HIGH ACHIEVERS: Stay-Safe Edition
Keeping Local Sport Spirit High During the Pandemic
By Martin Cleary
Thomas Kiazyk took control of his sporting destiny when he stepped forward as a six-year-old lacrosse player.
After a two- to three-year introduction to Canada’s national summer sport at the initiation level, he was looking forward to playing games for the Nepean Knights in the tyke division.
That was until his coach Jason Tasse broke the bad news to the eager players. The Knights didn’t have a goalkeeper. Tasse explained if they couldn’t find a goalkeeper, then the Knights wouldn’t put a team out on the floor for their spring and summer season.
Kiazyk solved that problem immediately.
“I volunteered (to be the goalkeeper). And the rest is history,” Kiazyk said with feeling.
It certainly is as Kiazyk has been a stalwart goalkeeper with the Knights for the past 11 tyke, novice, peewee, bantam, midget and now junior B seasons. His 2022 regular season and playoffs formed a most remarkable season as he was one of the numerous team pillars that led the Knights to the club’s first Ontario and Canadian junior B box lacrosse championships.
In his second year as the tyke goalie with coach Tasse, Nepean won the 2012 Ontario tyke B championship for players seven and eight years old. A decade later with Tasse and Matt Firth as the senior coaches and recent junior B grads Riley Ash, Harrison Jones and Sam Firth as assistants, the Knights captured the provincial junior B championship by winning 12 consecutive games without a loss over four playoff series.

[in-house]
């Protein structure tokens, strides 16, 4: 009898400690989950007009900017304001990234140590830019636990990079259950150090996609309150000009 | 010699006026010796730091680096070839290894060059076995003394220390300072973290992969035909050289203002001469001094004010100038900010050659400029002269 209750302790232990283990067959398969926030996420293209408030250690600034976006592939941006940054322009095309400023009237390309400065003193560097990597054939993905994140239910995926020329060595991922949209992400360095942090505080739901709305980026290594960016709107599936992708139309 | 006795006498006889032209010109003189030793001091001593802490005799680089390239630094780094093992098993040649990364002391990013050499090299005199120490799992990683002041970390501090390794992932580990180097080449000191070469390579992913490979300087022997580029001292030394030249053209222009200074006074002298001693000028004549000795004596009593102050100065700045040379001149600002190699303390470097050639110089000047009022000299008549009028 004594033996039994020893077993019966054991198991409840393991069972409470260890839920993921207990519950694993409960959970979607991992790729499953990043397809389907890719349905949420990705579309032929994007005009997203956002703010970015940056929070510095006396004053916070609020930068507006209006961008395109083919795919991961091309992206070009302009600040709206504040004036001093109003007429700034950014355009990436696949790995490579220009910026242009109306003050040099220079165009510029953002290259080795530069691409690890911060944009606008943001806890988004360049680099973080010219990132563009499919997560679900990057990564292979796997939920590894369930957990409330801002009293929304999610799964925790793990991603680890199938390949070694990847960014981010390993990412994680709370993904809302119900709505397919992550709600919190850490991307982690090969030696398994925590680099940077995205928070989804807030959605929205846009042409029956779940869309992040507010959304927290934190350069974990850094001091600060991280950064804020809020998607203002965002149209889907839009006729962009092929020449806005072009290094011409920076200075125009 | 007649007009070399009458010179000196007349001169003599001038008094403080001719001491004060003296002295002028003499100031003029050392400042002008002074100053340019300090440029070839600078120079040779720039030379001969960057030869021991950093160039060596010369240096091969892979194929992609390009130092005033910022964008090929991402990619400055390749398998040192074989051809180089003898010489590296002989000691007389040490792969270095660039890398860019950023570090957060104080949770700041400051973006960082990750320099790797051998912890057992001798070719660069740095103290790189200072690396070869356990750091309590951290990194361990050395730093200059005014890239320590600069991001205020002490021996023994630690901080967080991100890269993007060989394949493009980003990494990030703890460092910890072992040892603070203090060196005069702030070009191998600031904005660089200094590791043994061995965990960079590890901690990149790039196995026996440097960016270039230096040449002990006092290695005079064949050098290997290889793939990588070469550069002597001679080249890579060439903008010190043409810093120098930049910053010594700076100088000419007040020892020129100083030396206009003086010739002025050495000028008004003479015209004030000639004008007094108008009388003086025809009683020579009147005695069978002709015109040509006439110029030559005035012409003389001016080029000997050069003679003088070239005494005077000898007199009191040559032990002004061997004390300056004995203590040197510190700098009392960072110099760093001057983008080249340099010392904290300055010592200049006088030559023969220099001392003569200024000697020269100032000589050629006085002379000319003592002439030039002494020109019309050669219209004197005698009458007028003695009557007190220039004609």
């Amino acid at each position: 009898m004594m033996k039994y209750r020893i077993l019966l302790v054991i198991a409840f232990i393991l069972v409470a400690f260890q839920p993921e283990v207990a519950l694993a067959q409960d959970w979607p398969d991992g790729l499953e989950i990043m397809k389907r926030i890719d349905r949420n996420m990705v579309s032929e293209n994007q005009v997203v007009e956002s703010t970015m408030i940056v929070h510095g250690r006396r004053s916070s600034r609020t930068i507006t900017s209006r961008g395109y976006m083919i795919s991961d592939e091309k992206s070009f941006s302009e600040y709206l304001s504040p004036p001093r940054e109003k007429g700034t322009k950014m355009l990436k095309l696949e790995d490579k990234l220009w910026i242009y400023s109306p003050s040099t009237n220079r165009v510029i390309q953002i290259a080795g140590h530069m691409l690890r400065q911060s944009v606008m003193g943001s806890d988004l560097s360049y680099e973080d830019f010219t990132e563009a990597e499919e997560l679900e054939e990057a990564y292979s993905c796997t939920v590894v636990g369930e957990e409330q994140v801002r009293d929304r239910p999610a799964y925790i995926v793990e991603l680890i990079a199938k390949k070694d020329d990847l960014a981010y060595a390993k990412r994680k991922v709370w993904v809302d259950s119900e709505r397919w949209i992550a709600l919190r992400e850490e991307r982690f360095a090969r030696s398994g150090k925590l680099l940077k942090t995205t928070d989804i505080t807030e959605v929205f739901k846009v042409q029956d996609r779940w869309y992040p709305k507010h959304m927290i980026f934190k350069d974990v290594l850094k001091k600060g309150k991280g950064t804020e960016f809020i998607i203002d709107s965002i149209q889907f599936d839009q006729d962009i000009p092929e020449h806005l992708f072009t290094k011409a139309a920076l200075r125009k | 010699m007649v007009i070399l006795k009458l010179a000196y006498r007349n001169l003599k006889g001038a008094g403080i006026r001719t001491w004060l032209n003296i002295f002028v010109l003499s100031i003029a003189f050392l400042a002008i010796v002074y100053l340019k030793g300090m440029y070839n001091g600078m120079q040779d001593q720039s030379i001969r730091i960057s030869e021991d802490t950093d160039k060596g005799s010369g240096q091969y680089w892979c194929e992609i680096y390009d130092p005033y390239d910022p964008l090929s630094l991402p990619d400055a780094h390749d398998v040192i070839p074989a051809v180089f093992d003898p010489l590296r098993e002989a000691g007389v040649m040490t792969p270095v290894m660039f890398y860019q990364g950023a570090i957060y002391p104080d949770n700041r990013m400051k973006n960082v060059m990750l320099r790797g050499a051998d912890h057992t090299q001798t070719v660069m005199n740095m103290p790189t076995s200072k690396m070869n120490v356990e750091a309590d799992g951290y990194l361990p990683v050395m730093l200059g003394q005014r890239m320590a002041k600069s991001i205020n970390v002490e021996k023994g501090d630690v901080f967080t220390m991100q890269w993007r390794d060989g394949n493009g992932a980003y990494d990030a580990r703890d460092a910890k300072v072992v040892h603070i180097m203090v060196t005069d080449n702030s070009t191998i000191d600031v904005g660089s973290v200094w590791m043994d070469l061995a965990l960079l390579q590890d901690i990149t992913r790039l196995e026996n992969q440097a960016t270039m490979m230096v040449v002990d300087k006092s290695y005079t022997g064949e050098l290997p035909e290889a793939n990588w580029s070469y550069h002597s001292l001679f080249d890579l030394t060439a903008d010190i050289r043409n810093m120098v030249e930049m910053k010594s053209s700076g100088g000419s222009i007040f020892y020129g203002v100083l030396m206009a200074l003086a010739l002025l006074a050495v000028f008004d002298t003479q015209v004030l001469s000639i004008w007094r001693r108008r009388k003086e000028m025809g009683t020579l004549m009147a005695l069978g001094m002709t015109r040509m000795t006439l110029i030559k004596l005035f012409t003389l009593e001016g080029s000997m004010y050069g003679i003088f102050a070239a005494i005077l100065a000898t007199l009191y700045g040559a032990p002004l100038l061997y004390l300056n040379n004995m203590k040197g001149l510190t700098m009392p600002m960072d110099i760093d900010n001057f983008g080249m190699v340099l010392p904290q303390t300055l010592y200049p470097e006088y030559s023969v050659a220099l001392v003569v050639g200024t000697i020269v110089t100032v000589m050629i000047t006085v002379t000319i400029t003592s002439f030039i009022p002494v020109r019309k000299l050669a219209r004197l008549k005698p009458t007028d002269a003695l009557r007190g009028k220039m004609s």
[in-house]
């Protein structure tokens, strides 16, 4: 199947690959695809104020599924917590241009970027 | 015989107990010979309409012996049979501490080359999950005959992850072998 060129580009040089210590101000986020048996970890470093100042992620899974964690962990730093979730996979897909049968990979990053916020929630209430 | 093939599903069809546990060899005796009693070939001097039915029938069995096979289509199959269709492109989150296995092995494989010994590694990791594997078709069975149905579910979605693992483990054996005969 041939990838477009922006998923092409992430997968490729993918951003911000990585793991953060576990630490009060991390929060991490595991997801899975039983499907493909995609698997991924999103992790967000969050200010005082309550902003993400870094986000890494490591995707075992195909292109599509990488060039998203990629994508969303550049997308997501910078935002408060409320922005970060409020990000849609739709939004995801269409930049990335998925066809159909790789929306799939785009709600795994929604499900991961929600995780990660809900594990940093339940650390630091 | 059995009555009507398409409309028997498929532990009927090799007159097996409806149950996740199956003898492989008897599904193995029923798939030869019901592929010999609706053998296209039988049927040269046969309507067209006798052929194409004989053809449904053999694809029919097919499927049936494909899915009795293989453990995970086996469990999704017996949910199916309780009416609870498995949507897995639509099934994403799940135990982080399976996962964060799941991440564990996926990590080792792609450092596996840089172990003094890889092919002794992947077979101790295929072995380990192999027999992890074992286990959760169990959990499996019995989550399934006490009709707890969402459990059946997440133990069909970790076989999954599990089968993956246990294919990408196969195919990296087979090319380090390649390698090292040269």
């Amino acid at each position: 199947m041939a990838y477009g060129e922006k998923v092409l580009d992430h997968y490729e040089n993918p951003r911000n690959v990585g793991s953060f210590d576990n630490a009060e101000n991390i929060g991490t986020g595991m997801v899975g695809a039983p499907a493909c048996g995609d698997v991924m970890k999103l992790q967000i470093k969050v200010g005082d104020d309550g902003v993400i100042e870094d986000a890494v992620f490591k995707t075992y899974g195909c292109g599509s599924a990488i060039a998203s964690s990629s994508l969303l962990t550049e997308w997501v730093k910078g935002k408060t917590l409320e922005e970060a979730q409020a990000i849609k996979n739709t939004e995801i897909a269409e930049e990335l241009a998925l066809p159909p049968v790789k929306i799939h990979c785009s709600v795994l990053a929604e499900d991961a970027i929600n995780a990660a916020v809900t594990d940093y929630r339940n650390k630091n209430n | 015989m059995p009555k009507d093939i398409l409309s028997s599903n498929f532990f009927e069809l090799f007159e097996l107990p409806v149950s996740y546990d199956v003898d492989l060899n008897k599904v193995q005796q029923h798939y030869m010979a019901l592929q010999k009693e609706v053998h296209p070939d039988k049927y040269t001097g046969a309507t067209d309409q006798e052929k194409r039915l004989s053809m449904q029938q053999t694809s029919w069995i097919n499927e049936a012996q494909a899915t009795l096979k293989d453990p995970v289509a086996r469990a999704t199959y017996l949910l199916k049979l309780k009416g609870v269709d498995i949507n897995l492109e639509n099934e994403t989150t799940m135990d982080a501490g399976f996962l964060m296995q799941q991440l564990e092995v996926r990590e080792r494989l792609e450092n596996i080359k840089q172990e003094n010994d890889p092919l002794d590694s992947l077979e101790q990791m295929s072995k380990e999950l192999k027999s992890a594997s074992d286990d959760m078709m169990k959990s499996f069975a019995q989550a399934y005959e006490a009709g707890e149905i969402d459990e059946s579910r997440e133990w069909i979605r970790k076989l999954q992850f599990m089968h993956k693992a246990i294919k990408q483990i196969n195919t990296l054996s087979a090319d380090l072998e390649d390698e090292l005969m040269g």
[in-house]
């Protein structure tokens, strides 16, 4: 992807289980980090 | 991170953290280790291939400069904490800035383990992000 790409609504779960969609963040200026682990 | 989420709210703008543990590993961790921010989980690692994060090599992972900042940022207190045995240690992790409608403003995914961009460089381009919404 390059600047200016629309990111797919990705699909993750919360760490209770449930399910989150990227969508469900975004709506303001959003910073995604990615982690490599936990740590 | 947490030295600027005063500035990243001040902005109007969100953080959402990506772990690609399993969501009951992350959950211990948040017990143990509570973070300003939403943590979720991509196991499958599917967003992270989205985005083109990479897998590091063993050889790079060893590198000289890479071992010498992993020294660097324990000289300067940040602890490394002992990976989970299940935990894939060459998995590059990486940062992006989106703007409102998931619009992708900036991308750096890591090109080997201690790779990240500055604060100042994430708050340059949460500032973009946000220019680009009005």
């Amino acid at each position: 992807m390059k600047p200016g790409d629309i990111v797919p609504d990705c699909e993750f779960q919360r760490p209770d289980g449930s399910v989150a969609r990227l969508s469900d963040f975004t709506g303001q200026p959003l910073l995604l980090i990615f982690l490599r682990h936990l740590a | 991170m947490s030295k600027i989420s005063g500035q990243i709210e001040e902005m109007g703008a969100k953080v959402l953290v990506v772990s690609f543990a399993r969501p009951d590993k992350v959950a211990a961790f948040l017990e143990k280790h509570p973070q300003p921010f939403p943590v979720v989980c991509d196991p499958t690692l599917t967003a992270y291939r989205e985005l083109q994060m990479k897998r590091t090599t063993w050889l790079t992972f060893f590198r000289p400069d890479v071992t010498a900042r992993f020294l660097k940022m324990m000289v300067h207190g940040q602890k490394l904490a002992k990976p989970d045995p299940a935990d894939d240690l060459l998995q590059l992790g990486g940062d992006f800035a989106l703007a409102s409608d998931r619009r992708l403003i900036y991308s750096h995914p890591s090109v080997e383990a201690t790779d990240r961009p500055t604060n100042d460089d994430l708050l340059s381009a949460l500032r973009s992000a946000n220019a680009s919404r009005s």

Kiazyk volunteered to be the tyke goalkeeper because he felt it was the right thing to do and being tall for his age he could fill a good part of the square net.
“It was the excitement I would get from making a save and the excitement I would create for the team. And I liked the crowd reaction. I liked how that made me feel and the others around me. I liked making the break-out pass as well. I liked the whole team aspect,” Kiazyk, 18, explained about why he started and stayed as a goalkeeper and has become one of the best in the country.
Kiazyk, who won two National Capital Secondary School Athletic Association championships and attended two OFSAA provincial high school field lacrosse championships with Sacred Heart Catholic High School, entered the Knights junior B program in 2021, but the COVID-19 pandemic greatly altered the season.
The Knights only practised when they could find available venues and had one tournament in the season.
But when the Ontario Junior B Lacrosse League announced it would resume playing a full schedule of games in 2022, Kiazyk was ready to stop every ball thrown his way at age 17. The league is open to players up to 21 years old.
“I had confidence in the team that surrounded me,” said the six-foot, three-inch Kiazyk, who was an imposing figure in the Knights’ net. “There was a bunch of guys (who were) 17, but I felt good going in.
“The veteran players kept their heads up and helped support us. As a team, we were tight knit and considered ourselves a family. The confidence grew as the season progressed.”
The Knights, who played their home games out of the Howard Darwin Centennial Arena on Merivale Road, were impressive in the regular season. They finished in first place in the four-team Far East division with an 18-2 win-loss record.